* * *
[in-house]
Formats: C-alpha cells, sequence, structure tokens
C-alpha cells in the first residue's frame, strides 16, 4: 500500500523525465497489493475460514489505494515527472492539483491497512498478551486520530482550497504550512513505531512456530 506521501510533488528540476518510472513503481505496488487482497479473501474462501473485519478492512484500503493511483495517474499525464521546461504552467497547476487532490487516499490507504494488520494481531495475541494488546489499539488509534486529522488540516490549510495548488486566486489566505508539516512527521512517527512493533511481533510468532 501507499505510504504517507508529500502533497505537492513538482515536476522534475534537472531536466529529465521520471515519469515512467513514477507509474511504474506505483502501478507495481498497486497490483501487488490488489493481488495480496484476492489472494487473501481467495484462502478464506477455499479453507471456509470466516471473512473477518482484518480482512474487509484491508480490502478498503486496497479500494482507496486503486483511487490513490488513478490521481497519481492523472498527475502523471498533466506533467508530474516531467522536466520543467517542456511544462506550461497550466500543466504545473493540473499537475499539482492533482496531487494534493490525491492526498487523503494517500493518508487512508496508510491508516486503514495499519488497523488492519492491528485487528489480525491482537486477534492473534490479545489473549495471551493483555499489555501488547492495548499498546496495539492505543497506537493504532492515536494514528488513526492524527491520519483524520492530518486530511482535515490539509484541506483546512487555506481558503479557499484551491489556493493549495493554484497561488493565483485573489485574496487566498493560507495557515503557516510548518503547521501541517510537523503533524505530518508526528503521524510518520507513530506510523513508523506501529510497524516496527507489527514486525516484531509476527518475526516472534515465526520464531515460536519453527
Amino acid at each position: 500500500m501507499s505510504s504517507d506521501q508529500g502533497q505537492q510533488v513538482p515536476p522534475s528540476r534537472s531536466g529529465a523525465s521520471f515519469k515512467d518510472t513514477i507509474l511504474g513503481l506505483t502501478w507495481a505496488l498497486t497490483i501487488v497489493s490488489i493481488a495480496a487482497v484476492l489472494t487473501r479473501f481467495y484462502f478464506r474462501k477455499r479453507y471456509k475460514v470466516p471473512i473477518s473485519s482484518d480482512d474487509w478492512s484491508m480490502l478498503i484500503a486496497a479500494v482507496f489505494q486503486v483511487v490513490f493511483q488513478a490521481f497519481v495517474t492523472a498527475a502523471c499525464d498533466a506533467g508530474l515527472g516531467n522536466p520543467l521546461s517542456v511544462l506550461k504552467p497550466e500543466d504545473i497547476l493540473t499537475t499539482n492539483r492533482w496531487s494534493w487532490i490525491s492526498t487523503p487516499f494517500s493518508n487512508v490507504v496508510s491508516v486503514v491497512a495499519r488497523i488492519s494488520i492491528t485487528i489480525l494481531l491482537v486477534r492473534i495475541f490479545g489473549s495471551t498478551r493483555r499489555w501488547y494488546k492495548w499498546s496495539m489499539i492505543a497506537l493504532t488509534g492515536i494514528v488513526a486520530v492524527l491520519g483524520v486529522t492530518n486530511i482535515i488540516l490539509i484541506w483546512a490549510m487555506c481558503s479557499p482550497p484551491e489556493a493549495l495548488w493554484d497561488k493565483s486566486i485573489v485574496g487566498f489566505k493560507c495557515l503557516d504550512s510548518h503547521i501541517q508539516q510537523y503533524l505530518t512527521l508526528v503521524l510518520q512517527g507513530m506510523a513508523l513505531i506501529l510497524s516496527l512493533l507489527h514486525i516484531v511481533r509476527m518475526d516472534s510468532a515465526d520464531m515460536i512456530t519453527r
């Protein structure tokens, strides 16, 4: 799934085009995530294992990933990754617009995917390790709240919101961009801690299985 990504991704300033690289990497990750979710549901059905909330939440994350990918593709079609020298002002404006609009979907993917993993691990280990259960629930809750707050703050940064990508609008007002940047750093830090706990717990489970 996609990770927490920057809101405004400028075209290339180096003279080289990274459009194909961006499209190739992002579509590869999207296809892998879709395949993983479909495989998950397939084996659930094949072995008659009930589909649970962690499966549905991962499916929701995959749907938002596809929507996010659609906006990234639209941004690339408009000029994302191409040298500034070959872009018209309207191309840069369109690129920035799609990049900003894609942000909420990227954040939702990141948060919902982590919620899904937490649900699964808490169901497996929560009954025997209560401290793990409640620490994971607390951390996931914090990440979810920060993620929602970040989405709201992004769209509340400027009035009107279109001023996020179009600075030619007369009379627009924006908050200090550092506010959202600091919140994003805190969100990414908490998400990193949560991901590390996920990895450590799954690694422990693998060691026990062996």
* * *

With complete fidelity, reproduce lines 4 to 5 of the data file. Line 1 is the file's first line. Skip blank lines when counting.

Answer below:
Amino acid at each position: 500500500m501507499s505510504s504517507d506521501q508529500g502533497q505537492q510533488v513538482p515536476p522534475s528540476r534537472s531536466g529529465a523525465s521520471f515519469k515512467d518510472t513514477i507509474l511504474g513503481l506505483t502501478w507495481a505496488l498497486t497490483i501487488v497489493s490488489i493481488a495480496a487482497v484476492l489472494t487473501r479473501f481467495y484462502f478464506r474462501k477455499r479453507y471456509k475460514v470466516p471473512i473477518s473485519s482484518d480482512d474487509w478492512s484491508m480490502l478498503i484500503a486496497a479500494v482507496f489505494q486503486v483511487v490513490f493511483q488513478a490521481f497519481v495517474t492523472a498527475a502523471c499525464d498533466a506533467g508530474l515527472g516531467n522536466p520543467l521546461s517542456v511544462l506550461k504552467p497550466e500543466d504545473i497547476l493540473t499537475t499539482n492539483r492533482w496531487s494534493w487532490i490525491s492526498t487523503p487516499f494517500s493518508n487512508v490507504v496508510s491508516v486503514v491497512a495499519r488497523i488492519s494488520i492491528t485487528i489480525l494481531l491482537v486477534r492473534i495475541f490479545g489473549s495471551t498478551r493483555r499489555w501488547y494488546k492495548w499498546s496495539m489499539i492505543a497506537l493504532t488509534g492515536i494514528v488513526a486520530v492524527l491520519g483524520v486529522t492530518n486530511i482535515i488540516l490539509i484541506w483546512a490549510m487555506c481558503s479557499p482550497p484551491e489556493a493549495l495548488w493554484d497561488k493565483s486566486i485573489v485574496g487566498f489566505k493560507c495557515l503557516d504550512s510548518h503547521i501541517q508539516q510537523y503533524l505530518t512527521l508526528v503521524l510518520q512517527g507513530m506510523a513508523l513505531i506501529l510497524s516496527l512493533l507489527h514486525i516484531v511481533r509476527m518475526d516472534s510468532a515465526d520464531m515460536i512456530t519453527r
């Protein structure tokens, strides 16, 4: 799934085009995530294992990933990754617009995917390790709240919101961009801690299985 990504991704300033690289990497990750979710549901059905909330939440994350990918593709079609020298002002404006609009979907993917993993691990280990259960629930809750707050703050940064990508609008007002940047750093830090706990717990489970 996609990770927490920057809101405004400028075209290339180096003279080289990274459009194909961006499209190739992002579509590869999207296809892998879709395949993983479909495989998950397939084996659930094949072995008659009930589909649970962690499966549905991962499916929701995959749907938002596809929507996010659609906006990234639209941004690339408009000029994302191409040298500034070959872009018209309207191309840069369109690129920035799609990049900003894609942000909420990227954040939702990141948060919902982590919620899904937490649900699964808490169901497996929560009954025997209560401290793990409640620490994971607390951390996931914090990440979810920060993620929602970040989405709201992004769209509340400027009035009107279109001023996020179009600075030619007369009379627009924006908050200090550092506010959202600091919140994003805190969100990414908490998400990193949560991901590390996920990895450590799954690694422990693998060691026990062996």